Atonement Theories

In this lesson Mike discusses the various ideas down through history that various teachers have had concerning the meaning of atonement as well as the one vital work of the Holy Spirit in the plan of salvation.
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Intercession/Mediation – H. Nichols

A. Two main goals in human history in which the Holy Spirit was active in accomplishing, in the service of man's Salvation:

  1. The cross of Christ
  2. The glorification of the church

B. In the Old Testament period the Holy Spirit was active in preparing the way to the cross.

  1. Creation - Forming the actual creation into its final format (hovered=vibrate, Genesis 1:1) Sustained (the creation after the fall from sin, Job 34:14-15; Psalms 104:30).
  2. Nation of Israel - Empowered them to be the chosen people of God. Gifted the leaders, inspired the prophets, enabled their miraculous survival.
  3. Ministry of Jesus - Filled Him with the Holy Spirit to speak from the Father, to perform miracles, to fulfill prophecy and raised Him from the dead.

All of this activity by the Holy Spirit over centuries of time led to God the Father's first goal being achieved – the death of Jesus on the cross. Goal #1 = the cross.

The Significance of the Cross

We've said that the first goal of the Godhead/Trinity was the cross. The question at this point is, "What's the significance of this?" "Why is the cross so important?" The cross of Jesus is important because it accomplishes what we refer to as "atonement". This is not a word we use in normal conversation. We hear it at church and in sermons but are not always sure about its meaning. Over the centuries there have been many theories developed to explain its exact meaning and application. For example:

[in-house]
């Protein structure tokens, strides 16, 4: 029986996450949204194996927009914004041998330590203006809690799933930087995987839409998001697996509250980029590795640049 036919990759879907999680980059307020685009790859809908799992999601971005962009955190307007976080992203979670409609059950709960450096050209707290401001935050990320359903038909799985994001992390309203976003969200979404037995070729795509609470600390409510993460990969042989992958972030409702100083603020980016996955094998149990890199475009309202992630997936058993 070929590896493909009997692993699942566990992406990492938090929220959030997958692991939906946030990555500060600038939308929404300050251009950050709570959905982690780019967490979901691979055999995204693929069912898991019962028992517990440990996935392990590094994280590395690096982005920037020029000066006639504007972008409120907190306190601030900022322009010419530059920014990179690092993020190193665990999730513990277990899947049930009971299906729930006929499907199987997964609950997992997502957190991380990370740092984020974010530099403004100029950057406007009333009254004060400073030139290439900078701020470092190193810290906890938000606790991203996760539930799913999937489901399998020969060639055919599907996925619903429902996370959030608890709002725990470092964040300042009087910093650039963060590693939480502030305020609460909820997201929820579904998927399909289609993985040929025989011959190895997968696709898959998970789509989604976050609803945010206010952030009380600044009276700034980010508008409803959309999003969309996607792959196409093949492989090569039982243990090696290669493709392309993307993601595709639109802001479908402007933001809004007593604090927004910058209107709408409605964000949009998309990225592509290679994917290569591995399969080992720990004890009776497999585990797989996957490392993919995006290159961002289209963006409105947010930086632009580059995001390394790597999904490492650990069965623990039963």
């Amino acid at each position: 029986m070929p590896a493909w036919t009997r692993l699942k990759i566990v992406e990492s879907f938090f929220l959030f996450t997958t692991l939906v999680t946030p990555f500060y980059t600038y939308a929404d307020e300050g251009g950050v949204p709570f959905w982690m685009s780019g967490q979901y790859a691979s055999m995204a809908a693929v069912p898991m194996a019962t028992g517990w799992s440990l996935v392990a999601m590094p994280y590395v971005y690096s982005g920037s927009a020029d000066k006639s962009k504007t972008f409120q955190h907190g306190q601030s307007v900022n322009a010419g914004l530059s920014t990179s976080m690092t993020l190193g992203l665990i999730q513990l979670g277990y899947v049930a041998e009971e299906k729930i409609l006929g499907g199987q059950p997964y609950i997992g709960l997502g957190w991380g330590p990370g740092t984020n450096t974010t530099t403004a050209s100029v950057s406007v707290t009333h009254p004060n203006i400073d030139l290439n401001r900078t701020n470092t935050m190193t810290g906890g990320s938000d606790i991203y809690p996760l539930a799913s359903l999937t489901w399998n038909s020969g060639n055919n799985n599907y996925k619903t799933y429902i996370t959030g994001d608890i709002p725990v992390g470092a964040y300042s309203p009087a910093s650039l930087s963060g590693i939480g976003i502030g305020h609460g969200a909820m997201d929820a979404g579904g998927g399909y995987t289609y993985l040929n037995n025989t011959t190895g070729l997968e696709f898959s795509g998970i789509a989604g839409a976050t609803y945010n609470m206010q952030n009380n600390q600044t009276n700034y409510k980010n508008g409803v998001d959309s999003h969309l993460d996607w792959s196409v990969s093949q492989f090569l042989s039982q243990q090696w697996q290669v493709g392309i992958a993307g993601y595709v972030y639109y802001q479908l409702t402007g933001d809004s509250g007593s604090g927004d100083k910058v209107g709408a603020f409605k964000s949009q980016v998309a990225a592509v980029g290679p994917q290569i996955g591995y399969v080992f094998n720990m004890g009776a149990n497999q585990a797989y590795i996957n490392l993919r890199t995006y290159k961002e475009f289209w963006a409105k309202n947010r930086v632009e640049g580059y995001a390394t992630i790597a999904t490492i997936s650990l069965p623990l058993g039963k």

1. Ransom Theory (A kidnapping term)

Who gave Himself as a ransom for all...
- I Timothy 2:6

This was an expression (ransom) borrowed from the slave trade. It was the price paid for a slave's freedom. The early patristic writers (1st-5th century) believed that Jesus' death on the cross was a price paid to the devil in exchange for the souls of sinful men and women. Of course, there is no scriptural support for this interpretation.

2. Moral Influence Theory – Peter Abelard (Benedictine Monk)

Abelard's theory was that Jesus died to show man how wicked they were. Once they recognized this it would "influence" them to turn to God. Abelard argued that Jesus' death was not a ransom, but a blinding flash of God's love which through sheer ethical and moral power, would persuade men to repent.

This theory, however, completely ignored the Biblical concept of God's justice and His righteousness which required an accounting for sin already committed. In other words, it is good that men turn from sin and turn to God, but what about justice and punishment for wrongs committed? Who and how are these offenses, and the damage/hurt caused, taken care of? In other words, how is God's justice satisfied?

For the wages of sin is death,
- Romans 6:23a

3. Substitutionary/Satisfaction Theory (Luther/Calvin)

Their explanation said that Jesus died on the cross in our place. He suffered a death that we, as sinners, deserved to suffer. This idea was the most developed theologically. They stressed the point that the cross was a payment, but the revolutionary idea for that time was that God, Himself, made payment for sin on the cross. The dominate belief at that time when Catholicism was the major religious influence was that the sinner had a part to play in his redemption through various religious exercises (saying the rosary, pilgrimages, going to mass on certain days, etc.). Although, it was all wrapped up in Catholic pomp and ceremony, given Latin terms and mystery (candle lighting, holy water etc.) it was basically a system of salvation by works and the Protestant reformation was largely a reaction and rejection of this trend in the Catholic church.

4. The Martyr Theory (Modern Liberal Theologians)